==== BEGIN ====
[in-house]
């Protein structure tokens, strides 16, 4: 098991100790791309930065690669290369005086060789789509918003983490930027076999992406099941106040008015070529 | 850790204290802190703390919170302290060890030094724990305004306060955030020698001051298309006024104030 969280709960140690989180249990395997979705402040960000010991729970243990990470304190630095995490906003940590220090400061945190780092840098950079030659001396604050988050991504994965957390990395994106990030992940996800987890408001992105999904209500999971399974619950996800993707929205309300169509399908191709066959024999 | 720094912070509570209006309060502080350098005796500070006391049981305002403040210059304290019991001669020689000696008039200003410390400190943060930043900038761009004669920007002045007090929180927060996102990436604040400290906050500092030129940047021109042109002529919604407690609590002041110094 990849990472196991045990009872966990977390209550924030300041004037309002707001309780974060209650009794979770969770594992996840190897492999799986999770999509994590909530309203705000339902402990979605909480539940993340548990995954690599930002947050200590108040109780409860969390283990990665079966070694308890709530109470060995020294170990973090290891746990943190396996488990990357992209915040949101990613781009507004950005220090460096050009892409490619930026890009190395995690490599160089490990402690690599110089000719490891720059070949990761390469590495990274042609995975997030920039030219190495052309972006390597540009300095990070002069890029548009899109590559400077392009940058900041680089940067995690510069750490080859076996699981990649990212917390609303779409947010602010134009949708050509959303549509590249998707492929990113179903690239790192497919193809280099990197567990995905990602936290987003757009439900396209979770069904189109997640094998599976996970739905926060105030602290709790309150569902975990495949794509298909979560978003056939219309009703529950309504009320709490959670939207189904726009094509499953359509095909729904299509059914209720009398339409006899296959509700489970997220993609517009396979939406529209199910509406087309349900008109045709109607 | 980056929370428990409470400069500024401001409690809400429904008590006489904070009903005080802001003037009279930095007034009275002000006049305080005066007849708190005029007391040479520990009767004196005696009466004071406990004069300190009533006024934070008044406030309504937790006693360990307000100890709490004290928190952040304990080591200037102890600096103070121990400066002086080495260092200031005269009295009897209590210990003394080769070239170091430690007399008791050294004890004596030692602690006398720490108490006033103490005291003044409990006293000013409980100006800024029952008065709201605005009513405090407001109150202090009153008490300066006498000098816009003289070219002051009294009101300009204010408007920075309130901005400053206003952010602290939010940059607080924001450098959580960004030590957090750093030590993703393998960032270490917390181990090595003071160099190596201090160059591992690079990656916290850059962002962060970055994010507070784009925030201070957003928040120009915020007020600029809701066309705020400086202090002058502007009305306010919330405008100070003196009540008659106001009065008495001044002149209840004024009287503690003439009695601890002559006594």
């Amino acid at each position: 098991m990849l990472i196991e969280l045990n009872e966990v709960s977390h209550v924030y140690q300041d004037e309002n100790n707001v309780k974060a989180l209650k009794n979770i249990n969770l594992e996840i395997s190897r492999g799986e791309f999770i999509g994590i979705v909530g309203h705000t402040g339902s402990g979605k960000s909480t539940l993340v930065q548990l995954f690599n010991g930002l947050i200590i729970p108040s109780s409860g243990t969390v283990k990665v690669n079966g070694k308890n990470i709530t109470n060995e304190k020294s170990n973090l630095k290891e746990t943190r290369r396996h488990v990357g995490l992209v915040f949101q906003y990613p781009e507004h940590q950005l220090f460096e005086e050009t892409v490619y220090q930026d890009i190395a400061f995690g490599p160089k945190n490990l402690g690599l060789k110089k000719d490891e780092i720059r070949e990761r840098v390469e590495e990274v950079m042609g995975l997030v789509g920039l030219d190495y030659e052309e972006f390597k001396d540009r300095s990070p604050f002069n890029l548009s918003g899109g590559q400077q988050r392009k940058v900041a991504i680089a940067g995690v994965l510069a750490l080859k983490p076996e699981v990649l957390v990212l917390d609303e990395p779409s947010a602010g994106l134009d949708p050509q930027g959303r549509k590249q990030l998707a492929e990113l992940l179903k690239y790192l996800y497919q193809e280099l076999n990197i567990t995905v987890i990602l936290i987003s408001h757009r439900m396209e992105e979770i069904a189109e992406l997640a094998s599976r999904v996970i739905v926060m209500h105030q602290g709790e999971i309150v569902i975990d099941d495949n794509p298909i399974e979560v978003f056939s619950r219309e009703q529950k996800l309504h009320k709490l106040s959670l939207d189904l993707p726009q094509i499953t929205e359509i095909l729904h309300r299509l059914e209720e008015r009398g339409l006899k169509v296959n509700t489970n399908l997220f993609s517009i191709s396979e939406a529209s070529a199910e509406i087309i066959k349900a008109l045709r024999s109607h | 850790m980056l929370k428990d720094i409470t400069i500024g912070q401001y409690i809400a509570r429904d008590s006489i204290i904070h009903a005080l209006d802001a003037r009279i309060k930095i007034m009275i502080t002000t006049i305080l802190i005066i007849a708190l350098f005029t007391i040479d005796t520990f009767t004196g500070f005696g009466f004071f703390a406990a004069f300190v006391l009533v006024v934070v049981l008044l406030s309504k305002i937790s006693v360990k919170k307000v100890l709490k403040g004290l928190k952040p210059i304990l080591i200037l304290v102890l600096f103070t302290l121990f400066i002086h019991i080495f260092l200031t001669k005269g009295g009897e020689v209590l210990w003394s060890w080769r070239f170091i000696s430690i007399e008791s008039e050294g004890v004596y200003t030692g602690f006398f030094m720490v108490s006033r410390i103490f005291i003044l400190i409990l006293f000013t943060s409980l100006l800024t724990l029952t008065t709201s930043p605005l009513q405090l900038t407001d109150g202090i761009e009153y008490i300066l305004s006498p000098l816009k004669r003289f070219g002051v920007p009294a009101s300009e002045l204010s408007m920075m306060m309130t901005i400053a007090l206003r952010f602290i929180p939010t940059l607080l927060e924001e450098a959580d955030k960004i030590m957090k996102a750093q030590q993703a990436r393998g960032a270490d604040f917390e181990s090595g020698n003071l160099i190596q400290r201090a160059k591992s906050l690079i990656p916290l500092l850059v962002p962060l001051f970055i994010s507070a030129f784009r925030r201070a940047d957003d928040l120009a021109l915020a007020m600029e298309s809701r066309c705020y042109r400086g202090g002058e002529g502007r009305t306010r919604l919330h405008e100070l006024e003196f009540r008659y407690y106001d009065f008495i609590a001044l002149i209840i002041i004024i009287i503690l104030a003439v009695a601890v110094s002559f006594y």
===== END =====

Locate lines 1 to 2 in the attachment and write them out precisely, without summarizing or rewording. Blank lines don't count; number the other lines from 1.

[in-house]
């Protein structure tokens, strides 16, 4: 098991100790791309930065690669290369005086060789789509918003983490930027076999992406099941106040008015070529 | 850790204290802190703390919170302290060890030094724990305004306060955030020698001051298309006024104030 969280709960140690989180249990395997979705402040960000010991729970243990990470304190630095995490906003940590220090400061945190780092840098950079030659001396604050988050991504994965957390990395994106990030992940996800987890408001992105999904209500999971399974619950996800993707929205309300169509399908191709066959024999 | 720094912070509570209006309060502080350098005796500070006391049981305002403040210059304290019991001669020689000696008039200003410390400190943060930043900038761009004669920007002045007090929180927060996102990436604040400290906050500092030129940047021109042109002529919604407690609590002041110094 990849990472196991045990009872966990977390209550924030300041004037309002707001309780974060209650009794979770969770594992996840190897492999799986999770999509994590909530309203705000339902402990979605909480539940993340548990995954690599930002947050200590108040109780409860969390283990990665079966070694308890709530109470060995020294170990973090290891746990943190396996488990990357992209915040949101990613781009507004950005220090460096050009892409490619930026890009190395995690490599160089490990402690690599110089000719490891720059070949990761390469590495990274042609995975997030920039030219190495052309972006390597540009300095990070002069890029548009899109590559400077392009940058900041680089940067995690510069750490080859076996699981990649990212917390609303779409947010602010134009949708050509959303549509590249998707492929990113179903690239790192497919193809280099990197567990995905990602936290987003757009439900396209979770069904189109997640094998599976996970739905926060105030602290709790309150569902975990495949794509298909979560978003056939219309009703529950309504009320709490959670939207189904726009094509499953359509095909729904299509059914209720009398339409006899296959509700489970997220993609517009396979939406529209199910509406087309349900008109045709109607 | 980056929370428990409470400069500024401001409690809400429904008590006489904070009903005080802001003037009279930095007034009275002000006049305080005066007849708190005029007391040479520990009767004196005696009466004071406990004069300190009533006024934070008044406030309504937790006693360990307000100890709490004290928190952040304990080591200037102890600096103070121990400066002086080495260092200031005269009295009897209590210990003394080769070239170091430690007399008791050294004890004596030692602690006398720490108490006033103490005291003044409990006293000013409980100006800024029952008065709201605005009513405090407001109150202090009153008490300066006498000098816009003289070219002051009294009101300009204010408007920075309130901005400053206003952010602290939010940059607080924001450098959580960004030590957090750093030590993703393998960032270490917390181990090595003071160099190596201090160059591992690079990656916290850059962002962060970055994010507070784009925030201070957003928040120009915020007020600029809701066309705020400086202090002058502007009305306010919330405008100070003196009540008659106001009065008495001044002149209840004024009287503690003439009695601890002559006594």